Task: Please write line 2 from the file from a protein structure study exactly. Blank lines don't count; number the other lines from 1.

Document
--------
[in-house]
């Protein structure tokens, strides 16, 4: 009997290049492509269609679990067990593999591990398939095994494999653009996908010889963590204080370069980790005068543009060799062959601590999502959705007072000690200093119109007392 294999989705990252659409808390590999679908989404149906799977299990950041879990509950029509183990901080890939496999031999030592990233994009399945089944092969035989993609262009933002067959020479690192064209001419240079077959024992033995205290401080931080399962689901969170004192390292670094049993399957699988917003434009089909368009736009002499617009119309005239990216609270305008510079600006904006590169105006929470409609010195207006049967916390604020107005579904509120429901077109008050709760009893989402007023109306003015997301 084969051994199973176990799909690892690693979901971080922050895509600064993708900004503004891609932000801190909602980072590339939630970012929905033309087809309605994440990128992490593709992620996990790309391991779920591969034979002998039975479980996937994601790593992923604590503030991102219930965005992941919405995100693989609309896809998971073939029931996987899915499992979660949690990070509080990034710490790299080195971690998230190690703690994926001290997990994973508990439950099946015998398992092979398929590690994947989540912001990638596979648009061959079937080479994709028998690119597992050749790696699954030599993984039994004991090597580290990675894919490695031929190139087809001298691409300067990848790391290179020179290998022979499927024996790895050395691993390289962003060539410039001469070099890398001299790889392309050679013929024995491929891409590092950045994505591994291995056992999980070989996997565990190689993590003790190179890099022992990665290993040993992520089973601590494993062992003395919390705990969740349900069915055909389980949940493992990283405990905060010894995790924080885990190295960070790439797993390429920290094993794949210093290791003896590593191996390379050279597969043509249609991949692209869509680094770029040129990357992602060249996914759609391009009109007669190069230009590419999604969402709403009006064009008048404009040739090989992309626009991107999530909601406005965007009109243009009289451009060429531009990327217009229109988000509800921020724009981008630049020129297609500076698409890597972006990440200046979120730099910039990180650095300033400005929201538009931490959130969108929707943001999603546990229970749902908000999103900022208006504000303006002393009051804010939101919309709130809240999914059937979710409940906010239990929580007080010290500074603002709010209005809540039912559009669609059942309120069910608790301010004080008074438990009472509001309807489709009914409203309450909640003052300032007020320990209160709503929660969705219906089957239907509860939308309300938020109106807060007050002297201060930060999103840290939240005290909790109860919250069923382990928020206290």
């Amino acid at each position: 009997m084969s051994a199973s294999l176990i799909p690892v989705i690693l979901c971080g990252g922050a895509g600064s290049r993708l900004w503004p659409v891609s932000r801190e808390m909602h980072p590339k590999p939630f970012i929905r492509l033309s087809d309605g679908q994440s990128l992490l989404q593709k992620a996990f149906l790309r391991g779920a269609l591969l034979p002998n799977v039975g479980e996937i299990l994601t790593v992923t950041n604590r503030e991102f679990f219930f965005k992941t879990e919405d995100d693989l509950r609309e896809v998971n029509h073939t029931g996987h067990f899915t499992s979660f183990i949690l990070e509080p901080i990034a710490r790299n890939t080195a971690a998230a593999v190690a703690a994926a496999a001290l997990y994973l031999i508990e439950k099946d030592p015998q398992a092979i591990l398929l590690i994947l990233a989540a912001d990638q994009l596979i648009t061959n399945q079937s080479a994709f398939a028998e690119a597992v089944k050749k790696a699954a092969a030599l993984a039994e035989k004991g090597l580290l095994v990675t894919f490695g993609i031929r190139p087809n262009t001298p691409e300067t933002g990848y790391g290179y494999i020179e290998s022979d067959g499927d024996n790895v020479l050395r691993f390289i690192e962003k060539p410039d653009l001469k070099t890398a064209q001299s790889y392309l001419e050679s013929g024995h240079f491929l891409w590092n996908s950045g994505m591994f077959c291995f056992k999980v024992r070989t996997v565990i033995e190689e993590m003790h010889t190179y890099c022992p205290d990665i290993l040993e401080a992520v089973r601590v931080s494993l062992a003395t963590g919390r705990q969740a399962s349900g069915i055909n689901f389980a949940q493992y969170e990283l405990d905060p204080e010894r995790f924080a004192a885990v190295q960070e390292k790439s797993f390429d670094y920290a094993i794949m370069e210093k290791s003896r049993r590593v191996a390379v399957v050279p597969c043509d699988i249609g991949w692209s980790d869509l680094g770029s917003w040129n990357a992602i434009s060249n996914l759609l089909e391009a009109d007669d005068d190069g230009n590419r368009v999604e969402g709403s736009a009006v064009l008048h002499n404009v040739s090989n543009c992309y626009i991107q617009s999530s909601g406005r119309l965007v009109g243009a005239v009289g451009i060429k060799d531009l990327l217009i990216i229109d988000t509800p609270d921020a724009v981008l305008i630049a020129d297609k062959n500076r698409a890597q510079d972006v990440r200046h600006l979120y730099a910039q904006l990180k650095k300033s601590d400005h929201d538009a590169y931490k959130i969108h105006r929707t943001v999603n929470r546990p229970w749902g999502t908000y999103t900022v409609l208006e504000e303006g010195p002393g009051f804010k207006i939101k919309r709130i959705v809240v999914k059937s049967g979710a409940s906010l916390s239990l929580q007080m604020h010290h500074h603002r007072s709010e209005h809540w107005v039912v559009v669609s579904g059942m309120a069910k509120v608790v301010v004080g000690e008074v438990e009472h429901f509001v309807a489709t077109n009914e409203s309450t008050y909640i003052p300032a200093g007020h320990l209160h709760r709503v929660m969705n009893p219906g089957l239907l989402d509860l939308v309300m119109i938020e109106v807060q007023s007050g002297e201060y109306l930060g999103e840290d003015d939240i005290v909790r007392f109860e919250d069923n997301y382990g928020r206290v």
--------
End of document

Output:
């Protein structure tokens, strides 16, 4: 009997290049492509269609679990067990593999591990398939095994494999653009996908010889963590204080370069980790005068543009060799062959601590999502959705007072000690200093119109007392 294999989705990252659409808390590999679908989404149906799977299990950041879990509950029509183990901080890939496999031999030592990233994009399945089944092969035989993609262009933002067959020479690192064209001419240079077959024992033995205290401080931080399962689901969170004192390292670094049993399957699988917003434009089909368009736009002499617009119309005239990216609270305008510079600006904006590169105006929470409609010195207006049967916390604020107005579904509120429901077109008050709760009893989402007023109306003015997301 084969051994199973176990799909690892690693979901971080922050895509600064993708900004503004891609932000801190909602980072590339939630970012929905033309087809309605994440990128992490593709992620996990790309391991779920591969034979002998039975479980996937994601790593992923604590503030991102219930965005992941919405995100693989609309896809998971073939029931996987899915499992979660949690990070509080990034710490790299080195971690998230190690703690994926001290997990994973508990439950099946015998398992092979398929590690994947989540912001990638596979648009061959079937080479994709028998690119597992050749790696699954030599993984039994004991090597580290990675894919490695031929190139087809001298691409300067990848790391290179020179290998022979499927024996790895050395691993390289962003060539410039001469070099890398001299790889392309050679013929024995491929891409590092950045994505591994291995056992999980070989996997565990190689993590003790190179890099022992990665290993040993992520089973601590494993062992003395919390705990969740349900069915055909389980949940493992990283405990905060010894995790924080885990190295960070790439797993390429920290094993794949210093290791003896590593191996390379050279597969043509249609991949692209869509680094770029040129990357992602060249996914759609391009009109007669190069230009590419999604969402709403009006064009008048404009040739090989992309626009991107999530909601406005965007009109243009009289451009060429531009990327217009229109988000509800921020724009981008630049020129297609500076698409890597972006990440200046979120730099910039990180650095300033400005929201538009931490959130969108929707943001999603546990229970749902908000999103900022208006504000303006002393009051804010939101919309709130809240999914059937979710409940906010239990929580007080010290500074603002709010209005809540039912559009669609059942309120069910608790301010004080008074438990009472509001309807489709009914409203309450909640003052300032007020320990209160709503929660969705219906089957239907509860939308309300938020109106807060007050002297201060930060999103840290939240005290909790109860919250069923382990928020206290």